BATON ROUGE, LA -
As the sun set on Tiger Stadium in the fall of 2003, Louisiana's Governor, state and local legislators and officials, leaders of industry, coastal communities and the non-profit sector gathered to build their case for saving coastal Louisiana. Called by the America's WETLAND Foundation (AWF) to view the Jumbotron screens, the football field was soon submerged in water and the overlaid words read: "LOUISIANA LOSES A FOOTBALL FIELD OF LAND EVERY 50 MINUTES TO COASTAL EROSION." The simple message became a rallying cry and millions of people became astounded by the reality tied to a simple image.
The relationship has not been lost on a Saints football season where, in a nanosecond, the football field of dreams was, like wetlands, robbed from the city and surrounding communities. It was following Hurricane Katrina, where AWF served a communications triage role using the football field to build media awareness worldwide about the impact of wetland loss on the tragedy.
At the opening of the 2006 hurricane season and fresh from Katrina wounds and needs, the Foundation and Women of the Storm (WOS) gathered on the once submerged New Orleans City
Park Tad Gormley Stadium turf, forming a giant human U.S. map of states denoting the lack of support at the time from Congress for recovery and wetland restoration. The stunning images of youth bands and student groups made headlines and served as a base for future WOS visits to lobby Congress for needed assistance for the Crescent City.
The Saints and America's WETLAND Foundation teamed up for four cause-related NFL games dedicated to spreading the word about the urgency to act on wetland loss. The now memorable scene of water covering the football field on the giant screens reminded Saints fans of the fight ahead and the importance of action. The media campaign, "GAME ON," was also launched in the Superdome, extending the football field metaphor with advertising buys and school outreach initiatives.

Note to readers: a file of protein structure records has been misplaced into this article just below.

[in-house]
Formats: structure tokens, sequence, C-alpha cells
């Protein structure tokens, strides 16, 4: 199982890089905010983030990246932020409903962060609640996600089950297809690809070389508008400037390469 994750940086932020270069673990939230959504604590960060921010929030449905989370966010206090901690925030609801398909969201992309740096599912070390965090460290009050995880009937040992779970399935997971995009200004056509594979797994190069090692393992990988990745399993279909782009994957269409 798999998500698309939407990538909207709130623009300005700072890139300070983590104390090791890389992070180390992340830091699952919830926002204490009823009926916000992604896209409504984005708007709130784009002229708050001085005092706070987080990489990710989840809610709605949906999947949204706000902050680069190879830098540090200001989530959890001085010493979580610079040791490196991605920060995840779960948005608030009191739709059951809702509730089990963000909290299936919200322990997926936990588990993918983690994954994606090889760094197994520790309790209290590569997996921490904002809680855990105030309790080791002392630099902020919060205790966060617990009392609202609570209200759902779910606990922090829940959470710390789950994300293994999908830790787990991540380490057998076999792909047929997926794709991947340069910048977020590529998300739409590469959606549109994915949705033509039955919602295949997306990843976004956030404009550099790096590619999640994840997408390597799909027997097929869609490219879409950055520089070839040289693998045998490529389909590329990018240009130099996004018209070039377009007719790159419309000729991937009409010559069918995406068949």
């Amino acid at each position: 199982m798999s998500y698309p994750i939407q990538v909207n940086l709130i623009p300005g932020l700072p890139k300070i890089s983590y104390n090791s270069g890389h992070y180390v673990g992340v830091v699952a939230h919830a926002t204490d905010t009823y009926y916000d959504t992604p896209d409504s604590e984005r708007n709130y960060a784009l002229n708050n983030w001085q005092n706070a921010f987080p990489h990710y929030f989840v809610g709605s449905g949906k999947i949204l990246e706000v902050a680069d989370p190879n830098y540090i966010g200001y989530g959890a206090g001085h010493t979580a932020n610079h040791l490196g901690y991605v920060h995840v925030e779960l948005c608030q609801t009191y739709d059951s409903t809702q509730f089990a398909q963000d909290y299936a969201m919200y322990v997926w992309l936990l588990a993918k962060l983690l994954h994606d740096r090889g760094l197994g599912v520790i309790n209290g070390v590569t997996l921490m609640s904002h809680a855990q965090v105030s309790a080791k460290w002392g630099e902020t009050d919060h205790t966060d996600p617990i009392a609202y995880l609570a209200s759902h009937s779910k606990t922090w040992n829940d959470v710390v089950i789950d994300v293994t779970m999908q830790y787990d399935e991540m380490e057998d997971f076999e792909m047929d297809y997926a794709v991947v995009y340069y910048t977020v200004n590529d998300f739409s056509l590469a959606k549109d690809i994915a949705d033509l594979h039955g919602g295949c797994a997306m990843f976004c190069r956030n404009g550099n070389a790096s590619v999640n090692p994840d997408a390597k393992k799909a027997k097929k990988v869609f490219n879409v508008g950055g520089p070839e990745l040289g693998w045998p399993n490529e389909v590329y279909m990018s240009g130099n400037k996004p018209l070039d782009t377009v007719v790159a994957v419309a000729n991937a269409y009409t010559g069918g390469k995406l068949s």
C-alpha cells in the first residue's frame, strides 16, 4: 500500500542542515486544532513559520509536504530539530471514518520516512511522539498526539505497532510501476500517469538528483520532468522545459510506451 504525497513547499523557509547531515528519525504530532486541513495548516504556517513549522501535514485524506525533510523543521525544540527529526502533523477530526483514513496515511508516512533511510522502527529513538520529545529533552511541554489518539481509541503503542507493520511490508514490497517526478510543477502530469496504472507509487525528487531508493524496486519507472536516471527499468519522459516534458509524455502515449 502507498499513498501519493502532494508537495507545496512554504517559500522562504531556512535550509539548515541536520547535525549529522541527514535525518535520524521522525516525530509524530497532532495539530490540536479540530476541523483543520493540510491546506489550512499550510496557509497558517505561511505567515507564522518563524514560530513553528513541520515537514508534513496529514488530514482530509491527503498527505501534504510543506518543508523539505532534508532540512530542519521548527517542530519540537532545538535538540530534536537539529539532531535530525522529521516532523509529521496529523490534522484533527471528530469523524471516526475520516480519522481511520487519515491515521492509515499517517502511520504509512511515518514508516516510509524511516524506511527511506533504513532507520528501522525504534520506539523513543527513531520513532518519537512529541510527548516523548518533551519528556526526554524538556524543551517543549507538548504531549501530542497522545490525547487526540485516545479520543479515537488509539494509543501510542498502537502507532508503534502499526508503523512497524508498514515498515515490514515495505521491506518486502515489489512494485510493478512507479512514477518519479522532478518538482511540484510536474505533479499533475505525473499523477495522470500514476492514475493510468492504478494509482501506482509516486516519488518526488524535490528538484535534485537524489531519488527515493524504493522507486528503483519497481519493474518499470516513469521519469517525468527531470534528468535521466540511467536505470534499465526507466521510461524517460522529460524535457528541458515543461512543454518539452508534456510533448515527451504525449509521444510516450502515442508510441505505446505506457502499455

Super Bowl LIII will be a reminder of challenges faced and the painful drama of loss. National organizations will air ads to connect the message of wetland loss to the football metaphor in hopes to further extend messages of coastal restoration's importance to all Americans. The game will be
followed by volunteer activities on February 9th, hosted by AWF, eRotary Coastal, BHP. RES and the Louisiana Department of Wildlife and Fisheries in Terrebonne Parish, where more than hundred of die hard fans of the wetlands will dig in to plant thousands of Bald Cypr
ess and bring back several football fields of wetlands; returning a historic forest to life.
On this football weekend, America's WETLAND Foundation honors adversity with a pledge of resiliency and the comeback spirit brought to us by our Saints and the thousands who work everyday to turn back the tide of coastal erosion by adapting to a secure future.